Can I receive both Social Security Benefits and SSI?
According to the Social Security Administration, you may be eligible for Supplemental Security Income even if you are already receiving retirement benefits or Social Security Disability Insurance.
What Is the Difference Between SSDI and SSI?
SSDI is a form of insurance that you pay to the government as you work to protect you in case you become disabled in the future and unable to work. On the other hand, SSI is a payment issued by the government to disabled children, adults, or individuals aged 65 or older.
To understand the key difference between SSDI and SSI payments, let's discuss how people qualify for these two Social Security benefits.
To qualify for SSDI, you must have worked in jobs covered by Social Security and have a medical condition that qualifies as a disability as defined by the SSA. On the other hand, to qualify for SSI, you must be at either 65 years or older, be totally or partially blind, or have a medical condition that prevents you from working for at least or year or result in death.
The bottom line is that SSDI is the money you have been paying the government through your paycheck. On the other hand, SSI is the money the government pays you from its own 'pocket' if you meet certain requirements.
How Does the SSA Determine Disability?
To determine disability, the SSA uses a five-step process. This process comprises questions designed to understand the specific details of the disability that forms the grounds for your application. Here's an overview of these questions:
- Is the applicant working?
- Is the applicant's disability considered 'severe'?
- Does the applicant's condition appear in the list of disabling conditions as defined by the SSA?
- Can the applicant do the work they did previously?
- Can the applicant do any other kind of work?
Other Than Income, What Other Factors Will the SSA Consider When Determining Eligibility for Benefits?
Your income aside, the SSA will also consider the things you own. As of 2022, you may be eligible for SSI if your assets are no more than $2000 (for an individual) or $3000 if you're a married couple living together.
However, it is also important to note that the SSA will consider your bank accounts, bonds, and stocks when calculating your assets but not your car or the house you live in.
To be eligible for benefits, you must be a resident of the 50 US states, including the District of Columbia or the Northern Mariana Islands. In addition, certain non-citizens might be eligible for SSI.
Can I Get Medicaid If I Am Eligible for SSI?
Yes, to receive SSI, you may be required to apply for other Social Security benefits (or other government benefits you qualify for). To put things into perspective, if you are eligible for SSI, you may also be eligible for Supplemental Nutrition Assistance Program (SNAP) and Medicaid.
SNAP will help pay for food. On the other hand, Medicaid will help pay for your medical bills.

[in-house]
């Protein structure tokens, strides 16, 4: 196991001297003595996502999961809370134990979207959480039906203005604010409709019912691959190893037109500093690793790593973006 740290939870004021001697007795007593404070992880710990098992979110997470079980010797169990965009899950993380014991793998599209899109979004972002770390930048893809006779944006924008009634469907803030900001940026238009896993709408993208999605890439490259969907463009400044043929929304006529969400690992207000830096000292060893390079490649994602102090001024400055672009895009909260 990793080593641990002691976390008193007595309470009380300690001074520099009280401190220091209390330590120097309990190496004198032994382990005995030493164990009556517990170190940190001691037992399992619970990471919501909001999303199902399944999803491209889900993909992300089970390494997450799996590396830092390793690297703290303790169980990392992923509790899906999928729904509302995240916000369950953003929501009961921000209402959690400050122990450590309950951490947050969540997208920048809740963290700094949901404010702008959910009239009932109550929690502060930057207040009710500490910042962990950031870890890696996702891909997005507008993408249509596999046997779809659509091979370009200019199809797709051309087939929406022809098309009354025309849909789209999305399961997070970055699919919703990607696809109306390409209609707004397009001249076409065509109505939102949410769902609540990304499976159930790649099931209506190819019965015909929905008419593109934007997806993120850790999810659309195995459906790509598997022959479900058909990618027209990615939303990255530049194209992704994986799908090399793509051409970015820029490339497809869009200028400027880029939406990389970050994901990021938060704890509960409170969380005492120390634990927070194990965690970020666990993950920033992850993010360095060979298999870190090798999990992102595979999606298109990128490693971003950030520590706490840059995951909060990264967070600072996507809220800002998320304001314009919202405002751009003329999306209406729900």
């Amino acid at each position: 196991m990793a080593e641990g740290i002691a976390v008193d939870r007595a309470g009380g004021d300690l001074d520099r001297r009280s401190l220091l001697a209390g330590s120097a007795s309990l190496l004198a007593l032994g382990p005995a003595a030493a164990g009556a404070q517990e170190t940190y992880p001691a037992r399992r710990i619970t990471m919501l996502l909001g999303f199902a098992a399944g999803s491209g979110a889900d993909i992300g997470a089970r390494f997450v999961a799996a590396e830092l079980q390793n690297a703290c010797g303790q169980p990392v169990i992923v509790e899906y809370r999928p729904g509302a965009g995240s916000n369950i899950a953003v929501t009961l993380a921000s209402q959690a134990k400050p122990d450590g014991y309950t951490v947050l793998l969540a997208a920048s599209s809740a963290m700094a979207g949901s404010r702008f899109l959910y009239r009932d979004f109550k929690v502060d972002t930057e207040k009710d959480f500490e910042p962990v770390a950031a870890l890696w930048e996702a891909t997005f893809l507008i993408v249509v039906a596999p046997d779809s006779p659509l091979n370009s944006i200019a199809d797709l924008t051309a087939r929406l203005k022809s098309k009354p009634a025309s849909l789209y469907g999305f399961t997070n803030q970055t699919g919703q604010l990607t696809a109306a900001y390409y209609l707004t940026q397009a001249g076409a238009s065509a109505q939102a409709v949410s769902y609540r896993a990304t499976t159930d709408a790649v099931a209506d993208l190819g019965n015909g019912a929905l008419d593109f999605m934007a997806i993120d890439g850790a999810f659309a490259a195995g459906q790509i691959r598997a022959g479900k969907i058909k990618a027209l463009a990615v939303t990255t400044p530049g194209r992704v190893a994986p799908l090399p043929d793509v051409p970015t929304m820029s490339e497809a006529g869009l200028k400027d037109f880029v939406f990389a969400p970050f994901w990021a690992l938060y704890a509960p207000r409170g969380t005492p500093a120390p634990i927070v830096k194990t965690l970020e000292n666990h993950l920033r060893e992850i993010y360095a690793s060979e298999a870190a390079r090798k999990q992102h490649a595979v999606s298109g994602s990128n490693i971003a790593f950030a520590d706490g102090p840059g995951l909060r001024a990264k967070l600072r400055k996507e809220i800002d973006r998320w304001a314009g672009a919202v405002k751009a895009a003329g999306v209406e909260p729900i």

Do I Need an Attorney to Apply for Social Security Benefits?
The SSA does not require any applicant to have an attorney in order to apply for benefits. You may be able to apply for benefits without legal assistance. However, applying for benefits without an attorney's help can be stressful and confusing.
This is because the SSA has strict rules each applicant needs to follow when applying for benefits. In fact, the government agency denies many applications due to avoidable errors, insufficient evidence to prove disability, incorrect earning statements, etc.
At Morgan and Morgan, our social security attorneys understand how frustrating it can be to be denied benefits you are eligible for. According to data from the SSA, only 23% of initial claims were approved between 2010 and 2019. That is exactly why we are here to help.
How Can a Morgan and Morgan Social Security Disability Attorney Help?
The first step to getting the help you need is filling out our free case evaluation form. Then, one of our legal representatives will review your claim and determine whether it is valid.
If valid, we might be able to:
- Help you maximize your benefits
- Collect crucial evidence to prove your eligibility for benefits
- Communicate with the Social Security Administration on your behalf
- Prepare you for Social Security disability hearings
- Represent you in court if your application is denied
And so much more.
How Much Do Morgan & Morgan Social Security Disability Attorneys Charge for Their Services?
Suppose you are worried about not being able to afford a Morgan and Morgan social security disability attorney. In that case, worry not; you will be glad to discover that we charge contingency fees.
For this reason, you will not need to pay us upfront for our services. Rather, you will only pay us if we win. If you do not win, we do not get paid.
What Are the Maximum Fees Social Security Disability Attorneys Charge?
The SSA limits the amount attorneys can charge their clients for offering their legal representation. Typically, attorneys can charge 25% or a maximum of $6000 of the back pay, whichever is lesser.
When Should I Hire a Morgan and Morgan Social Security Disability Attorney?
You can hire a Morgan and Morgan social security disability attorney at any stage of the application process. However, for best results, it is advisable to hire a lawyer before applying for benefits. This gives the attorney enough opportunity to review your application, ensuring it meets SSA's requirements.
If the SSA already rejected your initial application, our attorneys might also help review the reason for rejection. Then, we might be able to help you build a stronger case to prove your eligibility for benefits.
Whether you have been denied benefits or are considering applying for the first time, Morgan & Morgan social security attorneys can help. Fill out our case evaluation form to have your case reviewed for free by one of our legal representatives.